Sapolsky begins his lectures with a lesson in physiology and discussion about cells and the nervous system and how it works.
He explains limbic and autonomic nervous systems. A limbic system is where subcortical structures meet the cerebral cortex. It influences the endocrine system and the autonomic (breathing, heartbeat, and digestive system) functions of the body.
Sapolsky explains how regulation of body function is affected by hormones that come from many organs of the body. These hormones affect brain function (which is also a hormone producing organ) that have a great deal to do with how one acts. The physiology of the nervous system and blood circulatory system carry hormones throughout the body.
Sapolsky goes on to explain evolution of behavior that comes from genetically inheritable social history. What is revelatory is the myth of evolution based solely on a genetic singularity which preserves itself at all costs.
Sapolsky argues preservation of species, not specific gene preservation, is the key to understanding evolution. (This is a partial disagreement with the “selfish gene” postulated by Richard Dawkins.)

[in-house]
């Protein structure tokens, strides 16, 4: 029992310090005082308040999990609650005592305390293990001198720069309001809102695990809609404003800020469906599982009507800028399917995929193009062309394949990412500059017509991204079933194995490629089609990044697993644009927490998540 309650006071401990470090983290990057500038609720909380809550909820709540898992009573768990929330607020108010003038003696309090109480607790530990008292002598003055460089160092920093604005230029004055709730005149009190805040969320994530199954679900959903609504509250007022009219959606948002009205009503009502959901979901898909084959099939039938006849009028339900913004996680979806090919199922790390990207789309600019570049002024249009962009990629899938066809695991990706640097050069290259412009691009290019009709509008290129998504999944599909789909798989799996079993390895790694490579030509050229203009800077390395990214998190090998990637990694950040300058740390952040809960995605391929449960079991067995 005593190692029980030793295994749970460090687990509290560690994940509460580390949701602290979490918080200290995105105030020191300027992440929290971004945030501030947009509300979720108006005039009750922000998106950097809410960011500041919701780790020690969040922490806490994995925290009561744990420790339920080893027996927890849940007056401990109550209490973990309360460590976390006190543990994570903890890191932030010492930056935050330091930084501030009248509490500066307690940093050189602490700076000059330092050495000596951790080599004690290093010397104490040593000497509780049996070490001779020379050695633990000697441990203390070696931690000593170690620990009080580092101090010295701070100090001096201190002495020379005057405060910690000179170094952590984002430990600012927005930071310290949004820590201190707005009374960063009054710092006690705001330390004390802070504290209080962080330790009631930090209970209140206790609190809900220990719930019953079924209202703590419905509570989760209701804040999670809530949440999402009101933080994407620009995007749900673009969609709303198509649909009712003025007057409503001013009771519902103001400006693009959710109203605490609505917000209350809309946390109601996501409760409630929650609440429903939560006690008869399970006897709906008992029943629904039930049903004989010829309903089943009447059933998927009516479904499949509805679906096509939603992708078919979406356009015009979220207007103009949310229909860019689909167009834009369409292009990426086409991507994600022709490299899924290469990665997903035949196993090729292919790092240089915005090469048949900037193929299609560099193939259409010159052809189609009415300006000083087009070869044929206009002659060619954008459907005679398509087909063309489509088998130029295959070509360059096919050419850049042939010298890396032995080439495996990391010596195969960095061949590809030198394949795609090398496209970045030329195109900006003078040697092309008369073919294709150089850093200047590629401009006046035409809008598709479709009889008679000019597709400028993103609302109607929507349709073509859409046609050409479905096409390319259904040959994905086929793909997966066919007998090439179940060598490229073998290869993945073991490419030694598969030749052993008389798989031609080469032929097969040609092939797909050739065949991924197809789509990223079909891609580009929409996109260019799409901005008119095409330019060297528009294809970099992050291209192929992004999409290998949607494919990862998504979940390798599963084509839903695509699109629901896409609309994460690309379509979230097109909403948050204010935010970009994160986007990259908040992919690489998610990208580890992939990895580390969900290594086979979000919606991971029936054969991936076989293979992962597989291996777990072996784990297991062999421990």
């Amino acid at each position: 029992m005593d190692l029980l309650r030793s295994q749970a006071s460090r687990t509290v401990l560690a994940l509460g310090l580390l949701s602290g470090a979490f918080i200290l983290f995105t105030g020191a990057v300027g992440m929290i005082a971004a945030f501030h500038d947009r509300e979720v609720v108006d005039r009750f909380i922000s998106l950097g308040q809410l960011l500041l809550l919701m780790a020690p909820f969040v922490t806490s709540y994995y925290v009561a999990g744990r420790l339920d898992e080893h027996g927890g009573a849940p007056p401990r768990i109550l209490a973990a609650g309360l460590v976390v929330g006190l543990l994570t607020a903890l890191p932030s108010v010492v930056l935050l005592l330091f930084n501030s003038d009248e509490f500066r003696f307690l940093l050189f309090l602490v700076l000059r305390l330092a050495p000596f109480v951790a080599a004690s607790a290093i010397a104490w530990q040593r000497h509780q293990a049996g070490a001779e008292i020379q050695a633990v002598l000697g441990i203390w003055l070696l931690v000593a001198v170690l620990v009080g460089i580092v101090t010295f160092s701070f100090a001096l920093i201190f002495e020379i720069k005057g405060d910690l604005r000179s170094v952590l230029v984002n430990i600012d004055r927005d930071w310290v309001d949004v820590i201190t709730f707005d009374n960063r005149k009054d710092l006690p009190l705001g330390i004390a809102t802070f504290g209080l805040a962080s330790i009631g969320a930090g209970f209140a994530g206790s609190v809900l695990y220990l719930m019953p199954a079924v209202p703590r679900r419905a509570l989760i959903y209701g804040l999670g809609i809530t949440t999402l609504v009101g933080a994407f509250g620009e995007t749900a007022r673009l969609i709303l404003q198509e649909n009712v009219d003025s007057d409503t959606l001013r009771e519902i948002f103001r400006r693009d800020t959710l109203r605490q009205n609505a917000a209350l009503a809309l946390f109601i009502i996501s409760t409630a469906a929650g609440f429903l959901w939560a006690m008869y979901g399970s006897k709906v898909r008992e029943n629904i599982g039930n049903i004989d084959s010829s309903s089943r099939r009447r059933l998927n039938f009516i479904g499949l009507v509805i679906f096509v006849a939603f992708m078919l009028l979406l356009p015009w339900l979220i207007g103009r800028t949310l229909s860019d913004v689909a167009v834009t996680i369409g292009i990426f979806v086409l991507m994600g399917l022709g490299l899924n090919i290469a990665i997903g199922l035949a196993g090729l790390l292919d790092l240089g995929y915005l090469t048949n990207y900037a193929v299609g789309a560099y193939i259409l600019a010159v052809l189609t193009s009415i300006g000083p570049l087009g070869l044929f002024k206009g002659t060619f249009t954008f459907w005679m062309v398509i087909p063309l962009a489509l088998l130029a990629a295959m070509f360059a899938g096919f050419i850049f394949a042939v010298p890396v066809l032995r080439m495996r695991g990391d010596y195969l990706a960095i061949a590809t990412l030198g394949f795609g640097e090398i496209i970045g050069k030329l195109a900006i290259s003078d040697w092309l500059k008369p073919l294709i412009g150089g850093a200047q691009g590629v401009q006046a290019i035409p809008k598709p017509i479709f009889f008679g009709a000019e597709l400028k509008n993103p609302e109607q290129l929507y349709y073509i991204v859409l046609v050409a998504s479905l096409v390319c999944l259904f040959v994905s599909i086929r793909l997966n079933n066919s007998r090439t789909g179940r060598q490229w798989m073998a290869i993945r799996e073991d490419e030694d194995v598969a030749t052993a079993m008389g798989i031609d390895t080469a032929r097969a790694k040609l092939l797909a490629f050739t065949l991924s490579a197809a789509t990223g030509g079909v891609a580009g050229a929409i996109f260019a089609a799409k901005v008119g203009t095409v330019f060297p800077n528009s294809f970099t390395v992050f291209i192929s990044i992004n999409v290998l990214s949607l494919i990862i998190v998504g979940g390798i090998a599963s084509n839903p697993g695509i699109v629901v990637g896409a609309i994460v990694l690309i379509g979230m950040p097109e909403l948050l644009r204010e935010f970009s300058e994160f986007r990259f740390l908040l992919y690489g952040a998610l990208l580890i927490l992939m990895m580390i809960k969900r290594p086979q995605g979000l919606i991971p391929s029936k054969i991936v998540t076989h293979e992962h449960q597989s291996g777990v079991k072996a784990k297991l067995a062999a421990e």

The example Sapolsky offers is the Wildebeest herd that plans to cross an alligator infested river.
An early interpretation of that crossing is that a leader of the herd voluntarily steps into the river to sacrifice itself to allow the herd to cross the river while it is being feasted upon by alligators. Sapolsky explains the Wildebeest is not sacrificing itself. Careful observation shows an older Wildebeest is forced into the river by the herd. It is not a voluntary action but a heritable social behavior of the herd to preserve itself.
Sapolsky identifies myths about what causes abnormal human behavior. The idea that testosterone levels are a cause for aggression is untrue. The National Institute of Health found that increased or decreased levels of testosterone have a weak correlation with aggression. Sapolsky notes that testosterone levels vary based on environmental circumstances and interaction with other hormone producing organs. It is not found to be a hormonal cause of aggression.
Every country of the world is populated with people like the wildebeest. Until the world is one herd, it seems humans are destined to lose their way as a species. The river to cross is the world’s environmental crises. With disparate herds in the world, the alligator in the river (our environment) will eat us all.
Stephen Nowicki (Professor of Biology at Duke University.)
Professor Stephen Nowicki offers a 36.5-hour lecture on Biology. From the origin and growth of life to the chemical and neuronal function of living things, Nowicki systematically reveals experimentally tested knowledge of the “…Science of Life”. This brief review only addresses a few of the many fascinating details Nowicki explains.